CHARLES KELL’S Cage of Lit Glass
Themes of Imprisonment in Charles Kell's Cage of Lit Glass: A Review by Kyla Thomas
There are many times when the art I encounter directly relates to my real life, but sometimes a book strikes me as particularly prescient. Such is the case with Charles Kell's debut collection of poetry, Cage of Lit Glass, chosen by Kimiko Hahn as the winner of the 2018 Autumn House Poetry Prize. One of the primary themes of the book is imprisonment and for the past two years all of us have felt trapped due to the pandemic. We've been caged in our homes and have faced the prospect of dealing with the small thoughts in the backs of our heads that we're usually able to ignore by keeping busy constantly.
In Cage of Lit Glass, Kell dives deep into what it truly means to feel trapped; in specific, he writes about the cages of prison, poverty, and trauma. Kell captures this emotion persuasively through his language, his imagery, and his acute attention to detail. He refuses to shy away from the subject matter to the degree that he might come across as brash and make the reader uncomfortable. This strategy is key, however, to the successful invocation of feeling trapped.
In addition to Cage of Lit Glass, Kell is also the author of Pierre Mask (SurVision Books, 2021), which was the winner of the James Tate Poetry Contest in 2019. Recent work has appeared in The Brooklyn Review, Laurel Review, Hobart, and Miracle Monocle. Kell is an assistant professor at the Community College of Rhode Island and editor of the Ocean State Review.
Kell confronts his readers with the long-term effects of the feeling of entrapment throughout the collection. In "House Arrest," for example, a figure bashes an ankle monitor with a glass bottle in the hopes of becoming free. Similarly, in “Fluorescent Garbage Can,” the speaker discusses setting a garbage can on fire in order to feel warmth. In this way, Kell brings attention to issues that people tend to ignore and simultaneously critiques the inhumanity of a system that breaks people down by caging them. Of course, the supposed purpose of prison is rehabilitation, but the brutality, isolation, and breaking of the human spirit is ignored and chalked up to part of the “process.”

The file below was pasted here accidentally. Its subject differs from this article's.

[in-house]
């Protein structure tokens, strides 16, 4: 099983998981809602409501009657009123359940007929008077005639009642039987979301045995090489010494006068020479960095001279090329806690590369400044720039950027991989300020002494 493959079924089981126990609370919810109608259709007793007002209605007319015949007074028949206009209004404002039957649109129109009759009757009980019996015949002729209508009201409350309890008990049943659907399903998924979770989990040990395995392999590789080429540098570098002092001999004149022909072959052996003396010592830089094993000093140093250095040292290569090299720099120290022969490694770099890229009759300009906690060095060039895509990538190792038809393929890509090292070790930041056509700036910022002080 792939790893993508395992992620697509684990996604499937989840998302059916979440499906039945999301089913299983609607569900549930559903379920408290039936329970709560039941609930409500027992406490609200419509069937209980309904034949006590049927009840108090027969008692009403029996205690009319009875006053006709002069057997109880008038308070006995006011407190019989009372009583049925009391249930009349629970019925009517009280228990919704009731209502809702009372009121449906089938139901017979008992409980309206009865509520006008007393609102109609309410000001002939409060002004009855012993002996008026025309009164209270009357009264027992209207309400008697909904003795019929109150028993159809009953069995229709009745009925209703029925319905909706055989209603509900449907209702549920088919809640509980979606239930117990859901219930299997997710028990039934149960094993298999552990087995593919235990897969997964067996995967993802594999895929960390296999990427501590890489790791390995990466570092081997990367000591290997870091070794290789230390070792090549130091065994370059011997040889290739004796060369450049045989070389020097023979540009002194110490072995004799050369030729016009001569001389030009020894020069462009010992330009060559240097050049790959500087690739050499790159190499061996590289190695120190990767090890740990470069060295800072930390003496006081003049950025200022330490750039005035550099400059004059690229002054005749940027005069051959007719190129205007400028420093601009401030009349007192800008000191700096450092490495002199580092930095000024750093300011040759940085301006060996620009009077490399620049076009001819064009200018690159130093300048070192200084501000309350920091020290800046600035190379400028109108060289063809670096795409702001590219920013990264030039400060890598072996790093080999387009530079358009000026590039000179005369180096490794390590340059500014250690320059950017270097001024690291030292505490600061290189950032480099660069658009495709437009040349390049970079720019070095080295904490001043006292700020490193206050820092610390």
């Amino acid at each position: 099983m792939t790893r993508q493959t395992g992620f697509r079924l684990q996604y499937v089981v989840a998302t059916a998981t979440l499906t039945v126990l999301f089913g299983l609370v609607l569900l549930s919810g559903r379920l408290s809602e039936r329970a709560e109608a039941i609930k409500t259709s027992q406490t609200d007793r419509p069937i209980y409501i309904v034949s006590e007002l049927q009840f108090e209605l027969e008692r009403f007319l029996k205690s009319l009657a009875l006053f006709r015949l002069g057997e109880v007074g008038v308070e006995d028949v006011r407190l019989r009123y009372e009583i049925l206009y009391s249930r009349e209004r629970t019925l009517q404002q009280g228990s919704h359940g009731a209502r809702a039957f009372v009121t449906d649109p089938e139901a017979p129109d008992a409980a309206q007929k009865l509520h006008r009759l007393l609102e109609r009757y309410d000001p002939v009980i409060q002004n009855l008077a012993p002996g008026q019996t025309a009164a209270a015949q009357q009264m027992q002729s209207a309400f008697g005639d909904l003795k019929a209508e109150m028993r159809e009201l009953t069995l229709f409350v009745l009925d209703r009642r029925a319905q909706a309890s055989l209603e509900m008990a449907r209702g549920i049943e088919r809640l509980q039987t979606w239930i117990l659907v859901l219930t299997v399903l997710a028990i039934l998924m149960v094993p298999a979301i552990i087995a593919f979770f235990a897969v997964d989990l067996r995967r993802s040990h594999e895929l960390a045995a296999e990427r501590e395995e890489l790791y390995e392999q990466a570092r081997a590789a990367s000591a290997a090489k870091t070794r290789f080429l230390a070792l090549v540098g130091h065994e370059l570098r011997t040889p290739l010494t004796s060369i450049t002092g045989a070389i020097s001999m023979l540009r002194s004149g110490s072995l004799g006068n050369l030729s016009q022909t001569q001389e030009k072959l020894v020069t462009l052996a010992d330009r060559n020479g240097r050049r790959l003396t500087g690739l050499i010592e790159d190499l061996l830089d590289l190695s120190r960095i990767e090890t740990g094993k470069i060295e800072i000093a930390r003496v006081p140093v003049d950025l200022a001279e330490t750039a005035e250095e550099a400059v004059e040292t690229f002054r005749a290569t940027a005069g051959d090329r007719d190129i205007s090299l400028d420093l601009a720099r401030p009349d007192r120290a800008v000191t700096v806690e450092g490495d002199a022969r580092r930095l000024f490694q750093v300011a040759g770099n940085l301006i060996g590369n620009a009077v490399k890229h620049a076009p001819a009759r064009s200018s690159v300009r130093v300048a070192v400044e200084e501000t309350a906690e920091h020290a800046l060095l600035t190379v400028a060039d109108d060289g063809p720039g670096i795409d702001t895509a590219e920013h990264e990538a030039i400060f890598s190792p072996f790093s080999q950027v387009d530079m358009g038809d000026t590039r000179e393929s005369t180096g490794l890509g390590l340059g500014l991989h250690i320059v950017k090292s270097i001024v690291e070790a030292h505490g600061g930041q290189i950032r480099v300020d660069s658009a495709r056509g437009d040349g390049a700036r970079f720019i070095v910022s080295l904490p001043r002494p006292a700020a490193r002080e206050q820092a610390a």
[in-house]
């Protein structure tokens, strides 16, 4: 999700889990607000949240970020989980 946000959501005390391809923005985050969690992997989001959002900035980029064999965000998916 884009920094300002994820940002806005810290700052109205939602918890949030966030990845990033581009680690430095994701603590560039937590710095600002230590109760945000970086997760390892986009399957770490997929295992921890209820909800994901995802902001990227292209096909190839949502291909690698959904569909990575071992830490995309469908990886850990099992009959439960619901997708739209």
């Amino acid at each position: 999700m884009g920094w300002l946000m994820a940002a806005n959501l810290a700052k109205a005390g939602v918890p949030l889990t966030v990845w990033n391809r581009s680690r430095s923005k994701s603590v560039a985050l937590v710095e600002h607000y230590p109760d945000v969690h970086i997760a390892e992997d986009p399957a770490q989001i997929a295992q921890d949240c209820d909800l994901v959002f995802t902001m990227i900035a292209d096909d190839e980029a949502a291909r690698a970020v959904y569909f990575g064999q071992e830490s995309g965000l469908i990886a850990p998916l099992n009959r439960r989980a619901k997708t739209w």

The brutality that prisoners experience directly connects to the other themes in the book, such as trauma and poverty. By highlighting these situations, Kell reminds readers of the ways in which trauma stays with people; it changes the way they think, the way they act, how they perceive situations that to other people are normal.
I thoroughly appreciated the inclusion of poverty as one of the cages that people can find themselves in because some people don't see poverty as a cage. Some are subscribers to the bootstraps myth, or come from a place of privilege where poverty is never a danger to them, but rather something they occasionally see and pay little to no attention to. Through Kell’s poetry, we are shown not only the inescapable effects of poverty, but also are forced to think critically about it. Kell challenges the classist mindsets of individuals who refuse to add any nuance to complex situations and refuse to consider the effects the prison industrial complex has on people: it sets prisoners up to live in poverty.
Not only is Kell’s work eerily beautiful, but it also causes intense introspective thought. I hope this will lead many people to not only realize the cages they might occupy, but also to also consider putting an end to the practice of caging.
To order your copy of Cage of Lit Glass, visit the Autumn House website. To read Kell's work in Miracle Monocle, click here.